Assigning a value to the TMPDIR environment variable is recommended if we want to set an alternative path to be used for temporary files and directories without having to specify it each time we invoke the application. We can, for example, set the value of this variable in our ~/.profile or ~/.bash_profile files (depending on the shell we are using).

Suppose I always want to use the /customtempdir directory for temporary files created by mktemp. Inside the ~/.bash_profile file I would append the following content:

export TMPDIR="/customtempdir"

As you may know, it is a convention to use capital letters for the name of environment variables, that’s why TMPDIR is used. In the example above we assigned a value to the variable, but we also used the export shell builtin, why? It is used to make a variable available in the environment of all the child processes of the shell. In the example above we exported and assigned a value to the variable in the same line, but we could also have written:

TMPDIR="/customtempdir"
export TMPDIR




The specified directory should already exist and have the appropriate permissions set applied to it. It will not be created on the fly by mktemp, and it should be writeable by all those who should use it. This is evident if we examine the permissions applied to the default /tmp directory:
$ ls -ld /tmp
drwxrwxrwt. 22 root root 520 Dec 22 12:45 /tmp

As we can see from the output of ls, the directory is owned by the root user and the root group, but is writable and explorable by everybody. The final t in the permissions report produced by ls, means that the sticky bit is set, so all the files created in the directory are modifiable only by their owners. Remember that we can easily set the sticky bit on a directory by running the following command:

$ sudo chown o+t /path/to/the/directory

To make the changes to our environment effective, we need to login an logout from the system, or use source to immediately (and temporarily – the changes will be lost when we close the current shell) re-source the file (~/.bash_profile, in this case):

$ source ~/.bash_profile

Once the variable is part of the environment, its value will be used by mktemp as the destination directory in which to create temporary files and directories:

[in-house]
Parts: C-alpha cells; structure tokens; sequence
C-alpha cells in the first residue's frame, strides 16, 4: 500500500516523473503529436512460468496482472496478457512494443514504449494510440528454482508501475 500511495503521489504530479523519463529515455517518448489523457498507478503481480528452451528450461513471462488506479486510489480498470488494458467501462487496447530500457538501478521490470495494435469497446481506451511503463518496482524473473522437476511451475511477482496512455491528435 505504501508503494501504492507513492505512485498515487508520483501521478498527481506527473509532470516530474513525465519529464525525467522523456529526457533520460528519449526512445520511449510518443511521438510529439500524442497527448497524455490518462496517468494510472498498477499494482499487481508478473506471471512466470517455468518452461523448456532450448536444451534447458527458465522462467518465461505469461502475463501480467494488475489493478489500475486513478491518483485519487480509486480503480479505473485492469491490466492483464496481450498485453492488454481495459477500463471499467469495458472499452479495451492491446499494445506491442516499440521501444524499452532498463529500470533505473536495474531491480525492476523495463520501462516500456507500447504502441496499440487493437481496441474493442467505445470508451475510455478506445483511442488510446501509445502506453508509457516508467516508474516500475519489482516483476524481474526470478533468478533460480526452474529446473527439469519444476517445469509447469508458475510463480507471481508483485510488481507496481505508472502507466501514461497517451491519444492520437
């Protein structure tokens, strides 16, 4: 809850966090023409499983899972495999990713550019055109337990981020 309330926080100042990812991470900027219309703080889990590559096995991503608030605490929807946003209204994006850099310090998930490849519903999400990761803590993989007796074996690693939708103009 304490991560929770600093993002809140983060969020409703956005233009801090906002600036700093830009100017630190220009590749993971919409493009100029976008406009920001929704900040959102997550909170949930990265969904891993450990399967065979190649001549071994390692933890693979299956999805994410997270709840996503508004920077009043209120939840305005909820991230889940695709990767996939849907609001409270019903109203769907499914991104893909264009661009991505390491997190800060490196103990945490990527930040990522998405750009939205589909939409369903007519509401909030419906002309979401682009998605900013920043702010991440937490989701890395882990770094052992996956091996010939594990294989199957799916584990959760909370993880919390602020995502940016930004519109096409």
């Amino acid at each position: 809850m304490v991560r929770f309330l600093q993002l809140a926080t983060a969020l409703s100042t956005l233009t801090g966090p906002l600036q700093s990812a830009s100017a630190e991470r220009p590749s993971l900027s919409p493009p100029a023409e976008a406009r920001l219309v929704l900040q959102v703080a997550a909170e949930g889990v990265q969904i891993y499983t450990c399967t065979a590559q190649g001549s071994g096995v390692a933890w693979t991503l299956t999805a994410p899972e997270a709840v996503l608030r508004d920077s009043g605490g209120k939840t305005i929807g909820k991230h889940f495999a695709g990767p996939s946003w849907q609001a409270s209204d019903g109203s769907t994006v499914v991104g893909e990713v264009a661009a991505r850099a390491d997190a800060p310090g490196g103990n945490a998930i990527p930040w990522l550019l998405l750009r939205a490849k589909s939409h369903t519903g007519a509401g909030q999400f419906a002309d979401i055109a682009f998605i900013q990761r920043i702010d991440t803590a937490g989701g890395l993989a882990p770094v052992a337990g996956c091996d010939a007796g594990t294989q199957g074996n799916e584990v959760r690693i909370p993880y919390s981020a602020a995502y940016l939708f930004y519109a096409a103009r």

$ mktemp
/customtempdir/tmp.JXuNpunTUm

Using the –tmpdir option

The other way we can specify an alternative directory in which temporary files and directories should be created, is by using the --tmpdir option (-p) at runtime. The option takes the path of directory we want to use as argument. To use the /customtempdir directory this way, for example, we would run:

$ mktemp --tmpdir=/customtempdir

Or

$ mktemp -p /customtempdir


Creating a temporary directory

As we saw in the previous examples, by default the mktemp utility creates temporary files . In some cases, however, we may want to create temporary directories instead. How can we do it? It is very simple: all we have to do is to invoke the utility with the -d option, which is the short version of --directory. The same pattern that is used for temporary file names is also used for directories:

$ mktemp -d
/tmp/tmp.YKQDLww3kT

Closing thoughts

The ability to safely create temporary files and directories is sometimes needed, specially from shell scripts which should store temporary information. In this tutorial we saw how to perform such a task using the mktemp utility on Linux: we saw what is the default template which is used to name temporary files and how to provide a custom one, how to specify in which directory they should be created, (the default being /tmp), and finally we saw how to create temporary directories instead of regular files.



Comments and Discussions